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Defining the issues of 2014 through positive campaigning

The 2014 campaign season is open, but what the issues are is up in the air.
The 2014 campaign season is open, but what the issues are is up in the air.
Photo by Spencer Platt/Getty Images

The 2014 Midterm Election season is well underway. While the American People will soon notice an ever-increasing number of political ads popping up all over the place, their busy lives and the real world impact of the issues our candidates will be discussing offer a great deal of competition for the political theater we are sure to see in the coming months. Although most Americans have traditionally been disengaged from their democratic government on a daily basis, the negativity and thorough dysfunction of our political system in recent years truly fosters political apathy on the behalf of all voters.

If the goal of our elected officials is to saturate the airwaves with so much confusion, distrust, and anger that it drives voters away from the polls, so they can win solely with the support of their core base of supporters, they are doing a pretty job. If the goal is to govern and represent the interests of all Americans, they are failing. Civil disengagement ultimately leads to a government that does not adequately represent the interests of the American People, in which case government becomes the intrusive problem that prevents our country from thriving.

Fortunately, campaigns are starting to experiment with positive ads. Unfortunately, the issues of the 2014 Mid-Term Elections have yet to be defined. Certainly, there are a great number of economic, foreign policy, and national security issues that the American People are concerned about, but there are few believable solutions on the table. The American People already know what is not working, or has not worked in the past, and we know when elected officials are not performing, yet we do not see solutions to these problems.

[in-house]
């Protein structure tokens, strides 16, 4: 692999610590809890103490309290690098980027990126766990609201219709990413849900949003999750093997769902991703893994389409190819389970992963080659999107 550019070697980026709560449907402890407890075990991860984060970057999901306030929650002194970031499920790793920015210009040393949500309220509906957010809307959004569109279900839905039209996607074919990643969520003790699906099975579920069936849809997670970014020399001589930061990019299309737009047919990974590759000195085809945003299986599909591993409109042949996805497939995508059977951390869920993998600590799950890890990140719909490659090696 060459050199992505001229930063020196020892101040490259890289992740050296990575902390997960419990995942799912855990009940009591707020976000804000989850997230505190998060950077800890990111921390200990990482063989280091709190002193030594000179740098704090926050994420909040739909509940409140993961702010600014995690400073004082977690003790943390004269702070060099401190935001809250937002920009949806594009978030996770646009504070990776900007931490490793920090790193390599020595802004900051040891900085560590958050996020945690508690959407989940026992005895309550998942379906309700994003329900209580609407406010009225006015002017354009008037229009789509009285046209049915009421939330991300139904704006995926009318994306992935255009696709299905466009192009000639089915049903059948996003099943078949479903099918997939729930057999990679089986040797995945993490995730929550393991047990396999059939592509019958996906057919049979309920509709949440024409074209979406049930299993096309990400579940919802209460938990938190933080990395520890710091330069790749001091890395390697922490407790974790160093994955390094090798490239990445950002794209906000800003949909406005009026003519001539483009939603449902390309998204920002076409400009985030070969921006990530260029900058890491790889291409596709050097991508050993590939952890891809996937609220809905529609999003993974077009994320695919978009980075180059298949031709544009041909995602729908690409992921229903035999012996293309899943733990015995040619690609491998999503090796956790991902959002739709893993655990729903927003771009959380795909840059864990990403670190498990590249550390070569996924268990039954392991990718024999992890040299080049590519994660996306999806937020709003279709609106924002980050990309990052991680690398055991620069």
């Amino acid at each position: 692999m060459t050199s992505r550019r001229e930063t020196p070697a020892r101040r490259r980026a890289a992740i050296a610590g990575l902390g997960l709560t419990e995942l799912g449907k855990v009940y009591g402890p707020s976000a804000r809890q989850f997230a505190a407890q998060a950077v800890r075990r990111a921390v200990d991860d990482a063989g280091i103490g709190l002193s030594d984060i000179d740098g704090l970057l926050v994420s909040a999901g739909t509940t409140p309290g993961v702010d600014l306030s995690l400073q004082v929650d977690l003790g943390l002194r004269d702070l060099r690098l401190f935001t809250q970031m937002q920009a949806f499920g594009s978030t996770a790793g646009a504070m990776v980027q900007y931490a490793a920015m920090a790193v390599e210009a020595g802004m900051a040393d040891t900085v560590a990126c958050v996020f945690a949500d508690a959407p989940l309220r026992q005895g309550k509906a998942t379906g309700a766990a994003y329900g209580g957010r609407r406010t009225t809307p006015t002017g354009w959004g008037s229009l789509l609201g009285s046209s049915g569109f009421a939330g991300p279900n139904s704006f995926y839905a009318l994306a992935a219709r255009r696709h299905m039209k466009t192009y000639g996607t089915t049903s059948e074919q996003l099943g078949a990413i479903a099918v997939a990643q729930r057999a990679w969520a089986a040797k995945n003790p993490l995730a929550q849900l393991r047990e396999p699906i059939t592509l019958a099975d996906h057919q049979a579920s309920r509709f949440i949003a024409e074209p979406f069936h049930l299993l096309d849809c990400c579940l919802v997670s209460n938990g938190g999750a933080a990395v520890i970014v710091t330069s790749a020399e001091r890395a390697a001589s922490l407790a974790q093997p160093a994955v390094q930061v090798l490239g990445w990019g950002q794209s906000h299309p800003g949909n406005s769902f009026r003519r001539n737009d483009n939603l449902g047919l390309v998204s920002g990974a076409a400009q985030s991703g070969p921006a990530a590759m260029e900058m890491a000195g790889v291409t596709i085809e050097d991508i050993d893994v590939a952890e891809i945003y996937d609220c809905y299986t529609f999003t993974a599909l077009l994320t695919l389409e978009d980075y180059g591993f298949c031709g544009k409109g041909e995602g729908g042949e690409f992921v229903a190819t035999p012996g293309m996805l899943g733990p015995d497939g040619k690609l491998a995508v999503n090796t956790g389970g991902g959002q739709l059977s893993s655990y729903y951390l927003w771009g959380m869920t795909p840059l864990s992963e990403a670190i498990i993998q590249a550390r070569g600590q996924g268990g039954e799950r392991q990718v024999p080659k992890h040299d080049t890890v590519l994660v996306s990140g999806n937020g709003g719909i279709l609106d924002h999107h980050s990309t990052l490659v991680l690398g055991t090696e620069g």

No one can easily predict which issues will go viral in an election cycle; however, candidates, who both recognize when they need to find better solutions and when they can offer well-considered, balanced solutions that can actually be effective for the American People, will be able to define themselves as the best option for voters. Positive ads will fail if a candidate has nothing new to offer the American People. At best, negative campaigning helps persuade voters that the other guy is the greater of two evils. On the other hand, positive campaigning can be successful if a candidate can offer a credible vision built on viable solutions and honest, responsive constituent input. This will eventually help candidates define the issues of the 2014 Mid-Term Elections for each race at the local level.